UK Prime Minister (PM) Theresa May has confirmed that Britain will leave the EU single market, and will seek a bespoke customs agreement with the EU for maximum free market access.
Theresa May undertook her speech outlining that the UK was to leave the EU, including the single market, at Lancaster House – the same venue Margaret Thatcher used in 1988 to promote the benefits of the single market.
She said that she wanted ‘a customs agreement with the EU’ but without being bound by the common commercial policy and common external tariffs, which prevent Britain from negotiating its free trade deals with other countries. EU members cannot negotiate their own free trade deals – these are done at the EU level, and apply across all member states.
The news is likely to be unwelcome for much of the automotive industry, which currently enjoys the free movement of goods and people to and from the UK to the continent. The news comes as a further blow as UK drivers brace for a tax rise, with seven out of 10 drivers set to pay more tax under new VED (Vehicle Excise Duty) rules.
A new survey has found that only 6% of consumers are fully aware of the forthcoming road tax changes, which will be introduced from next April, and 86% knew nothing. Quirks in the new VED system will also mean some of the most polluting vehicles will actually save money, while cleaner vehicles will pay more.
More than £400 will be added to the long-term running costs of Britain’s most popular and eco-friendly vehicles, including hybrids with Toyota Prius buyers paying an extra £405 over four years, and the UK’s best-selling car, the Ford Fiesta 1.0 EcoBoost 100PS, which will cost £540 more to tax over four years. In contrast, the Mitsubishi Shogun 3.2 DI-DC automatic will save £265 over four years, despite producing an enormous 245g/km of CO2.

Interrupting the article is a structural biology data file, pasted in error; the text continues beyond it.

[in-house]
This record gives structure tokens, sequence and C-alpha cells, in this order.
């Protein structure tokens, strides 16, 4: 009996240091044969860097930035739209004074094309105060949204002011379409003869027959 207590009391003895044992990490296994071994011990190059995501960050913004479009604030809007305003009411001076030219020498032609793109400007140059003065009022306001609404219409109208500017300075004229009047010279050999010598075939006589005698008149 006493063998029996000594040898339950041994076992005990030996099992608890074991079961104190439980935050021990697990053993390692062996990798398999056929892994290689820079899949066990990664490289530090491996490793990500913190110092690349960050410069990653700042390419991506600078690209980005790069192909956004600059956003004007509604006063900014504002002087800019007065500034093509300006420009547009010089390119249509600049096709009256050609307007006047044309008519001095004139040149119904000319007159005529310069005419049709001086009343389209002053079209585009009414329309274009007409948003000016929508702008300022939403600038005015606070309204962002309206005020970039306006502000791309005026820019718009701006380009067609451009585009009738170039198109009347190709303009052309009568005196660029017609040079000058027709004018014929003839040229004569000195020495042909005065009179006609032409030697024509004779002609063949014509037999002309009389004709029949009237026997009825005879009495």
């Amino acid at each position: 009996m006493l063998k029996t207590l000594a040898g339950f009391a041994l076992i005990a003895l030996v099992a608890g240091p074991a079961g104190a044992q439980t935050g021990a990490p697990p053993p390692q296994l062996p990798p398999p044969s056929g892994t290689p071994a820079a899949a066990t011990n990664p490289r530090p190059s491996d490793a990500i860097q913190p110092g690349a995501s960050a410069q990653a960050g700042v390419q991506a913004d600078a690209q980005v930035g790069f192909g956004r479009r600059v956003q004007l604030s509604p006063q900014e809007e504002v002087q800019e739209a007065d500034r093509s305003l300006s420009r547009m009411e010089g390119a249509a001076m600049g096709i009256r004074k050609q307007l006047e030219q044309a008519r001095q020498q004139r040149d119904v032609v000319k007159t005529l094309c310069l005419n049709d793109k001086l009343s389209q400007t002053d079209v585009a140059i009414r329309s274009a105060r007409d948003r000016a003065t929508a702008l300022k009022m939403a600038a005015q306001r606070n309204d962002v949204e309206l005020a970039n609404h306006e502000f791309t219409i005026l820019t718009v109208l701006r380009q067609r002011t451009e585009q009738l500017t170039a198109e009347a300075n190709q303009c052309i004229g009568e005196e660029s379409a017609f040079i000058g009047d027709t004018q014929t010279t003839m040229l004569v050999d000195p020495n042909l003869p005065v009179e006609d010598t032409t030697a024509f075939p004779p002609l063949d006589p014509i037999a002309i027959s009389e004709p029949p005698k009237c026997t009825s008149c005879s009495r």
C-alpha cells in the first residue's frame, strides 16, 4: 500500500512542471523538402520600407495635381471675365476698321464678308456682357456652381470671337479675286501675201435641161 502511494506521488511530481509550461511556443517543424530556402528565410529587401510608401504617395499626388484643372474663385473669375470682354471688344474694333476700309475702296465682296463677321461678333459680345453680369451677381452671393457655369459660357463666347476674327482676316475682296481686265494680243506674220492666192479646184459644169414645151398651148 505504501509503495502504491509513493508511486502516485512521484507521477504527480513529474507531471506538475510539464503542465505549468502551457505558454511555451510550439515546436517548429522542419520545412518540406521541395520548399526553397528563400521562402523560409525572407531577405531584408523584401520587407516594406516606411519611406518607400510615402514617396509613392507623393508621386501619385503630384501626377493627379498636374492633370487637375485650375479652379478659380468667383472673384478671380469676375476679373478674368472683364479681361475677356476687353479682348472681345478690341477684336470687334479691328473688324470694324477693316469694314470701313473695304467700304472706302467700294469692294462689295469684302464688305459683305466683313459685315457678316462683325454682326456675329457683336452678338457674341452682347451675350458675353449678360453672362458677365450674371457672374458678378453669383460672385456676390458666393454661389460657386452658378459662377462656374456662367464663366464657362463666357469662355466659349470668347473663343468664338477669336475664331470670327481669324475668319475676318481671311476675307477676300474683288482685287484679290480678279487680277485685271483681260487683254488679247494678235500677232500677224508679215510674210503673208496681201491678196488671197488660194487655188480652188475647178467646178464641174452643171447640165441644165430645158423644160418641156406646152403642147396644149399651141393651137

This is clearly an unwelcome measure, particularly as it will hit the TCO of environmentally-friendly vehicles such as hybrids that the government should be promoting. These flaws in the system are a product of a lack of scrutiny due to the stealth implementation of the tax increase, as shown by the poor public awareness of the rise. This is a pure revenue-raising measure for the government, which will net £1.4 billion, and another symptom of the worsening outlook for the UK deficit levels after the Brexit vote.
Following May’s speech, the pound saw its biggest rally since 2008, reflecting greater certainty for businesses now that the overarching Brexit plan is known.
May said that, while the negotiations will not be extended beyond two years, implementation will be phased to avoid a ‘cliff-edge’ for businesses. She said this will give businesses time to plan and prepare, with some phases of implementation taking longer than others.
However, May reiterated that she would not provide a ‘running commentary’ over the details of negotiations, warning that those that want this ‘are not acting in the national interest.' She said that every media storm over leaks or speculation was unhelpful and weakened the UK’s hand in negotiating with Brussels – and that this was why Brussels was keeping its own cards close to its chest.
Ironically, her speech largely brought the strands of information from the last few months to a logical conclusion that had been widely speculated.
She said that the UK would have to leave the single market as remaining in it would require the UK to accept freedom of movement from the EU. May said regarding the EU’s insistence that single market access requires free movement: ‘We respect that decision.’
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